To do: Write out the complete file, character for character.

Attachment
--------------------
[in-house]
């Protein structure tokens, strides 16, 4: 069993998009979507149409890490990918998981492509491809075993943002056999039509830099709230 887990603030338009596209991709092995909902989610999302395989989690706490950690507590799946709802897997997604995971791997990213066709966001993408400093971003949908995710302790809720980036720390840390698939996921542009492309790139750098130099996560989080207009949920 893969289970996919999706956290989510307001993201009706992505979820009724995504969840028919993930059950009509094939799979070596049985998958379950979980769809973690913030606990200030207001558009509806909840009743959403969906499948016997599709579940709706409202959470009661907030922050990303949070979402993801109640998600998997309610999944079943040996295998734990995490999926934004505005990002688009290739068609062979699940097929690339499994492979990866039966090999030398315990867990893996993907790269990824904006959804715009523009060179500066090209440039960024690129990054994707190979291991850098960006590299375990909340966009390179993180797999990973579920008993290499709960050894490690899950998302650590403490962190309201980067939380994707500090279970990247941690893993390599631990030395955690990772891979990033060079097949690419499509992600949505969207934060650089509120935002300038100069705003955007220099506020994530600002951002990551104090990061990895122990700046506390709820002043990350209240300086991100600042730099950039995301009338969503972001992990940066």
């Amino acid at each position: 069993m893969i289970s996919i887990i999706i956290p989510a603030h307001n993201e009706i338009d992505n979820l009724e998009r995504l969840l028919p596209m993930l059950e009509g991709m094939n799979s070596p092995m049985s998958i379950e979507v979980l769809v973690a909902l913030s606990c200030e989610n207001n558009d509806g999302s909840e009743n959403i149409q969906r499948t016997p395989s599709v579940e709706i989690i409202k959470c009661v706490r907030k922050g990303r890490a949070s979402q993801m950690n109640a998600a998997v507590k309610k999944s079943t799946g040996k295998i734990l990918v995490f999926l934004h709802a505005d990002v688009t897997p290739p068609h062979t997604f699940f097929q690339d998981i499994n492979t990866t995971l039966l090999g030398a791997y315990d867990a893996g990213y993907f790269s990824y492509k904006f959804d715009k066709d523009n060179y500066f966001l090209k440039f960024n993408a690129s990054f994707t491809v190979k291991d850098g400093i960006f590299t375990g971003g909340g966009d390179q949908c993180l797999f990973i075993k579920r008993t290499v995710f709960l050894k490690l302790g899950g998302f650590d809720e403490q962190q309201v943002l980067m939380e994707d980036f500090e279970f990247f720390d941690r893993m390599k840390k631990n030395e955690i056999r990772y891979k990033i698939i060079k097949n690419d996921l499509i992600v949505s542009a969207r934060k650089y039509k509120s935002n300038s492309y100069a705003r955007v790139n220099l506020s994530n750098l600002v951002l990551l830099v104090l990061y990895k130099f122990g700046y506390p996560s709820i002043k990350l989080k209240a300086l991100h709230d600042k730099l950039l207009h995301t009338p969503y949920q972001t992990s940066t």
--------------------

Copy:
[in-house]
């Protein structure tokens, strides 16, 4: 069993998009979507149409890490990918998981492509491809075993943002056999039509830099709230 887990603030338009596209991709092995909902989610999302395989989690706490950690507590799946709802897997997604995971791997990213066709966001993408400093971003949908995710302790809720980036720390840390698939996921542009492309790139750098130099996560989080207009949920 893969289970996919999706956290989510307001993201009706992505979820009724995504969840028919993930059950009509094939799979070596049985998958379950979980769809973690913030606990200030207001558009509806909840009743959403969906499948016997599709579940709706409202959470009661907030922050990303949070979402993801109640998600998997309610999944079943040996295998734990995490999926934004505005990002688009290739068609062979699940097929690339499994492979990866039966090999030398315990867990893996993907790269990824904006959804715009523009060179500066090209440039960024690129990054994707190979291991850098960006590299375990909340966009390179993180797999990973579920008993290499709960050894490690899950998302650590403490962190309201980067939380994707500090279970990247941690893993390599631990030395955690990772891979990033060079097949690419499509992600949505969207934060650089509120935002300038100069705003955007220099506020994530600002951002990551104090990061990895122990700046506390709820002043990350209240300086991100600042730099950039995301009338969503972001992990940066």
């Amino acid at each position: 069993m893969i289970s996919i887990i999706i956290p989510a603030h307001n993201e009706i338009d992505n979820l009724e998009r995504l969840l028919p596209m993930l059950e009509g991709m094939n799979s070596p092995m049985s998958i379950e979507v979980l769809v973690a909902l913030s606990c200030e989610n207001n558009d509806g999302s909840e009743n959403i149409q969906r499948t016997p395989s599709v579940e709706i989690i409202k959470c009661v706490r907030k922050g990303r890490a949070s979402q993801m950690n109640a998600a998997v507590k309610k999944s079943t799946g040996k295998i734990l990918v995490f999926l934004h709802a505005d990002v688009t897997p290739p068609h062979t997604f699940f097929q690339d998981i499994n492979t990866t995971l039966l090999g030398a791997y315990d867990a893996g990213y993907f790269s990824y492509k904006f959804d715009k066709d523009n060179y500066f966001l090209k440039f960024n993408a690129s990054f994707t491809v190979k291991d850098g400093i960006f590299t375990g971003g909340g966009d390179q949908c993180l797999f990973i075993k579920r008993t290499v995710f709960l050894k490690l302790g899950g998302f650590d809720e403490q962190q309201v943002l980067m939380e994707d980036f500090e279970f990247f720390d941690r893993m390599k840390k631990n030395e955690i056999r990772y891979k990033i698939i060079k097949n690419d996921l499509i992600v949505s542009a969207r934060k650089y039509k509120s935002n300038s492309y100069a705003r955007v790139n220099l506020s994530n750098l600002v951002l990551l830099v104090l990061y990895k130099f122990g700046y506390p996560s709820i002043k990350l989080k209240a300086l991100h709230d600042k730099l950039l207009h995301t009338p969503y949920q972001t992990s940066t």